Another complicating factor was the Mexican government’s policy of granting land to naturalized citizens. The process for naturalization was rather easy. In fact, Mexico encouraged the process. So large areas of land in California were held by citizens who were effectively Mexican in name only. In response, the Mexican government attempted to clamp down on the ability of foreigners to purchase land within Mexico without first obtaining naturalization.
Captain John C. Frémont, the first Republican nominee for president, was at that time a Brevet Captain in the Army. He has been variously accused of inciting the revolt, however, one thing is clear: the presence of a pro-expansion military officer certainly put wind in the sails of those wishing to officially throw off the Mexican yoke. Upon departing from a camp meeting with Frémont, Californian insurgency forces captured a herd of 170 Mexican military forces. They traveled from there to Sonoma, where they sought to capture the pueblo, which was the center of government power in Alta California. They found no resistance and quickly agreed to terms with the Comandante.
Unbeknownst to Los Osos (“The Bears,” so named both for their flag and their scruffy appearance), the United States and Mexico had been in a state of war for about a month. On July 7th, the United States Navy and Marine Corps arrived, raising the 27-star flag over Sonoma and the 28-star flag over Monterey. On August 17th, General Robert F. Stockton, head of the American forces in the Mexican-American War, announced a proclamation that Alta California was now part of the United States.
The original Bear Flag lasted until 1906, when it was destroyed in one of the fires resulting from the 1906 earthquake.
This one is slightly different than the rest on our list, but bears inclusion. It’s not an attempt at a separate country, but an unrecognized state organized by followers of the Latter-Day Saint Movement (Mormons) after their flight from Missouri. Initially, Church President Brigham Young planned to apply for status as a territory. However, upon hearing of California and New Mexico’s petitions for statehood, he instead changed his own petition for the same. They copied Iowa’s state constitution and sent it off to D.C.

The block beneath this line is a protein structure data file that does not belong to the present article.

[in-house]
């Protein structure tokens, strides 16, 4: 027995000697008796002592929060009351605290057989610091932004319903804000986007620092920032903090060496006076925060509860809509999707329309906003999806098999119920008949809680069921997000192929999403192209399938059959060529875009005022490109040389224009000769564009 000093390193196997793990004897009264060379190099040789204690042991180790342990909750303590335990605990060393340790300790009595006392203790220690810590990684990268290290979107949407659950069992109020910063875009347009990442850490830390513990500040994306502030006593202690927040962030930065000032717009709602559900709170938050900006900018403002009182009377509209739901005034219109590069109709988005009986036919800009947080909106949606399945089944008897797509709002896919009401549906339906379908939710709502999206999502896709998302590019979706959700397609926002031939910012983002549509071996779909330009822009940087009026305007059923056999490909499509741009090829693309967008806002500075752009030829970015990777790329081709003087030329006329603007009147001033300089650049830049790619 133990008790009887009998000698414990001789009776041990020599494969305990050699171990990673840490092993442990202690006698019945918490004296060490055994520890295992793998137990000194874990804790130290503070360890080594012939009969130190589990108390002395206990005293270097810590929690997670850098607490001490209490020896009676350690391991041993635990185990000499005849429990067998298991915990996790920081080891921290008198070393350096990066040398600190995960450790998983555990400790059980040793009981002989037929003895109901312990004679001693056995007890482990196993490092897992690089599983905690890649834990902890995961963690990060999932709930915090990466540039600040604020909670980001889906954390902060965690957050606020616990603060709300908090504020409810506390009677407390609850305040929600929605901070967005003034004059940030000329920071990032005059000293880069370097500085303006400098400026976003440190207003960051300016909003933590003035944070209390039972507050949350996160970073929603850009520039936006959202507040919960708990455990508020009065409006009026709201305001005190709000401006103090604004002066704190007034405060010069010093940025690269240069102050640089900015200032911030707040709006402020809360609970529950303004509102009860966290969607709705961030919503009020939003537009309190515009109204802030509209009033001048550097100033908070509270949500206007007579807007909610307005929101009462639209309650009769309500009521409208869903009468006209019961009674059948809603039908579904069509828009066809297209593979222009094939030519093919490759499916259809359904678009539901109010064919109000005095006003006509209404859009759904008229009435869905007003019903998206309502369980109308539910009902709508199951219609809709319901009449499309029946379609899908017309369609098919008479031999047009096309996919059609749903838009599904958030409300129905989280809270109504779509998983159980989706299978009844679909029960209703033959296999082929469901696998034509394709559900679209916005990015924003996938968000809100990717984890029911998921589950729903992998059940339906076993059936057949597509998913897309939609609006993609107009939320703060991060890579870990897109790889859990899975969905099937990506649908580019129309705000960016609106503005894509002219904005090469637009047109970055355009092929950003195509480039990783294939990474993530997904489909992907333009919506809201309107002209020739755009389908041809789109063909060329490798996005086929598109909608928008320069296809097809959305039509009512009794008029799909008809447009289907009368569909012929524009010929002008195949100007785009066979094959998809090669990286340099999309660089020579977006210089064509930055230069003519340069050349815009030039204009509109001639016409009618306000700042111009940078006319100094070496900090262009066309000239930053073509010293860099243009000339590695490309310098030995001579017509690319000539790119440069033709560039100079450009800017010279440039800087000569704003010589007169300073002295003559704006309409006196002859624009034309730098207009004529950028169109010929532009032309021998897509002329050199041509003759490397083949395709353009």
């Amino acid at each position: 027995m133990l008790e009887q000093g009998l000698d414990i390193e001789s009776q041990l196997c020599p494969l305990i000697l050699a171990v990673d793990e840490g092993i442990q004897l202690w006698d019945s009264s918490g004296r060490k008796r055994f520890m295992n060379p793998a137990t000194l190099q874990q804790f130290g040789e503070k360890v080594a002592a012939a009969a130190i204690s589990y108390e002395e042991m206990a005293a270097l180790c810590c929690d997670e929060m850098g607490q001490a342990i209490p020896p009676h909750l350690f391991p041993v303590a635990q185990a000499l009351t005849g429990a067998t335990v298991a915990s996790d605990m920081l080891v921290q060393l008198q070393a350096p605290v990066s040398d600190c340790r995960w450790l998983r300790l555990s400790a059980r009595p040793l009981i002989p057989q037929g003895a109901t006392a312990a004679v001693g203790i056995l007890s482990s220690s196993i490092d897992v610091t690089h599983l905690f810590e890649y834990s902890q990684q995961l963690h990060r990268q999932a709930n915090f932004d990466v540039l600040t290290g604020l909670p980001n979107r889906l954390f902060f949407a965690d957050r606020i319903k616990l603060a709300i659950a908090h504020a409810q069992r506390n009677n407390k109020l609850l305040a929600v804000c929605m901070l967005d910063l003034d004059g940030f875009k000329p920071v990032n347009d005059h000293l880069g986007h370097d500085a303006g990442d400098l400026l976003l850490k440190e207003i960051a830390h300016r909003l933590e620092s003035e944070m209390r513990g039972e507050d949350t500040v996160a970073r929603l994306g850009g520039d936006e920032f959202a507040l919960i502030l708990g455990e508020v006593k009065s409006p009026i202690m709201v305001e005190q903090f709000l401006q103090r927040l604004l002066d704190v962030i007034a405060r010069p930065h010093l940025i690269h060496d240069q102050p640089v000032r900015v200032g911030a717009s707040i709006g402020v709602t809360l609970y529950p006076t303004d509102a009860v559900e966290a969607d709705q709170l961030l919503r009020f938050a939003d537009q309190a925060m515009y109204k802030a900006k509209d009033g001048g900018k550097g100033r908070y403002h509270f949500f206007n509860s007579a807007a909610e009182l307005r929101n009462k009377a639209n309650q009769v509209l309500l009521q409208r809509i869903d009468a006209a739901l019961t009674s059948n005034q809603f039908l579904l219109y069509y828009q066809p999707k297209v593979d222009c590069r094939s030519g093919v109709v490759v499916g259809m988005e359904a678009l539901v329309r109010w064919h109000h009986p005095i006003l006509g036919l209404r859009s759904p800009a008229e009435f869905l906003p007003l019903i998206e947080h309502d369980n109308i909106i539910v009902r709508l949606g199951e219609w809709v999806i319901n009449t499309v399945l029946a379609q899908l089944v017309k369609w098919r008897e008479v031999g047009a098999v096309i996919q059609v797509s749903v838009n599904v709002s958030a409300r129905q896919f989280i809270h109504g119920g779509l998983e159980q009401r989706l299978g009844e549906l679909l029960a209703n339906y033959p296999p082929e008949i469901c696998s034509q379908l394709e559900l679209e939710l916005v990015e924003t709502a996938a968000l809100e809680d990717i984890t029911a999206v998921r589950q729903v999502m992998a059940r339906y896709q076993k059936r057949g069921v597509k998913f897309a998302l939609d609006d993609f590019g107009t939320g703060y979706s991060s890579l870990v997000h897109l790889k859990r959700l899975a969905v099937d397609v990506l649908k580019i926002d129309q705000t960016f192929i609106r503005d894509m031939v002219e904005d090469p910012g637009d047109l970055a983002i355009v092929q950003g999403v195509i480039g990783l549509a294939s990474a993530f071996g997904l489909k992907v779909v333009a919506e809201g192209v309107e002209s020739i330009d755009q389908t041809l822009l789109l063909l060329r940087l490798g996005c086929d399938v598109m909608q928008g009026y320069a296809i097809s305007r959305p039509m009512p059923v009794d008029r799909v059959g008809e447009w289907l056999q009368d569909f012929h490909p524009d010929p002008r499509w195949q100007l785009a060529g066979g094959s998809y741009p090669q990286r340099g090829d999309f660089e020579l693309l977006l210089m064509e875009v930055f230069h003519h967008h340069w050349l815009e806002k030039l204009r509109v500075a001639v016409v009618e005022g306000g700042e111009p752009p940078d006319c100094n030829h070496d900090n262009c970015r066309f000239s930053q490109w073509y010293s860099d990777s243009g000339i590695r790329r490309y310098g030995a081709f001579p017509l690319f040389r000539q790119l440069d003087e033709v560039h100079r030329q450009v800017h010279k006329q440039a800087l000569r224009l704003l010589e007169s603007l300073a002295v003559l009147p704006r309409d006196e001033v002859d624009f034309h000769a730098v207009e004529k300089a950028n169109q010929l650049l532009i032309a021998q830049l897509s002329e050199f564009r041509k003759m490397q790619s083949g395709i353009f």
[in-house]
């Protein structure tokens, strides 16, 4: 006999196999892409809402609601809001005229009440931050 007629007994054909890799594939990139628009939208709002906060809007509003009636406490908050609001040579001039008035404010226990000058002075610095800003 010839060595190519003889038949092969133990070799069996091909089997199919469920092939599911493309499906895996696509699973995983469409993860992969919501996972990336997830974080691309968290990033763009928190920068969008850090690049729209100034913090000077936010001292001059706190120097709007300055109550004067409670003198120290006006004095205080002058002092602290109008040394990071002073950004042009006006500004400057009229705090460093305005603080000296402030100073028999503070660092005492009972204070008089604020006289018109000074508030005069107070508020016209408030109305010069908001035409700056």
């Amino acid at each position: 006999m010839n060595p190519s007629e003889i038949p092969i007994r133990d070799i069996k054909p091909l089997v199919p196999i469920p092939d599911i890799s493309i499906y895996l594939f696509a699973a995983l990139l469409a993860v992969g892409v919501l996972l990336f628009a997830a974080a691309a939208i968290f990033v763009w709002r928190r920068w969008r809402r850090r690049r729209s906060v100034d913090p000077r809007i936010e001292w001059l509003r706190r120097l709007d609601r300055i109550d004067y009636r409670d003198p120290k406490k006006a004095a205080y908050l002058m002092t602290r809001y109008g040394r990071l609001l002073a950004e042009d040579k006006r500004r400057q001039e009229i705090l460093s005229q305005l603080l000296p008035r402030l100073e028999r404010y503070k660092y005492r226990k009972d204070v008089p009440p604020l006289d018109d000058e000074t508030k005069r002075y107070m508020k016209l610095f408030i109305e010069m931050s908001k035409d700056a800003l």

Young and the Church mostly established their boundaries by wisely not asking for the already prime real estate. This meant Northern California’s Gold Rush country was out, as were the fertile farmlands of Northern Oregon. President Zachary Taylor, for his part, preferred the admission of the entire area of Deseret and California as a single state, which would also solve the problem of not admitting too many free states.
The Compromise of 1850 admitted the State of California and the Territory of Utah. The latter took up much of the northern half of the proposed State of Deseret. The demand for a “Mormon state” largely disappeared once the railroads brought an influx of non-Mormon residents to the region.
Current Territory: The Mexican states of Baja California, Baja California Sur and Sonora
The annexation of Texas and the Treaty of Guadalupe Hidalgo put wind in the sails of those who sought to expand United States territory (and slave power) southward. The most radical of these movements were the Golden Circle, which sought for a breakaway Southern confederacy to control the entirety of the Caribbean through an invasion of Mexico, Central America and Spanish possessions. The slightly less radical All of Mexico Movement saw the entirety of Mexico as properly American soil.
This was the political climate that lead to the creation of the Republic of Sonora. American filibuster William Walker was the driving force behind the movement, which enjoyed its greatest popularity in San Francisco. He successfully sold “bonds” for the nation, which was anything but sovereign. He invaded Baja California and Sonora with 45 men, where he conquered La Paz, a sparsely populated area acting as the capital of Baja California. He then declared the Republic of Baja California, but later specified that this was simply one part of a larger Republic of Sonora.
Our story of William Walker picks up here. Neither the Mexican military nor the population were terribly keen on another Yanqui republic in their midst, so the opposition to Walker was stiff. On the other side of the border, while he found favor among a small number of committed radicals, this movement did not enjoy a wide base of popularity. Walker’s forces never controlled much territory outside of La Paz.
After continuous military defeat and defection by demoralized troops, Walker surrendered to the United States military in San Diego. He was put on trial for violating the Neutrality Act, which was part of the Treaty of Guadalupe Hidalgo. The jury, operating at the peak of Manifest Destiny sentiment in the United States, took all of eight minutes to acquit him.
The separatist craze sweeping other parts of the Western world is not entirely absent from the United States. All told, there are 22 states with active movements to secede from that state to form a 51st. This is not without precedent: West Virginia was created out of Virginia largely due to political differences. Four of the above polities (California, Hawaii, Texas and Vermont) have active secessionist movements seeking to reestablish these defunct states.
As the United States becomes increasingly politically balkanized, don’t be surprised if it becomes geographically balkanized as well. You now know that there’s a long history of attempts to avoid central power in the United States.
“America’s Sovereign States: The Obscure History of How 10 Independent States Joined the U.S.” originally appeared in the Resistance Library on Ammo.com.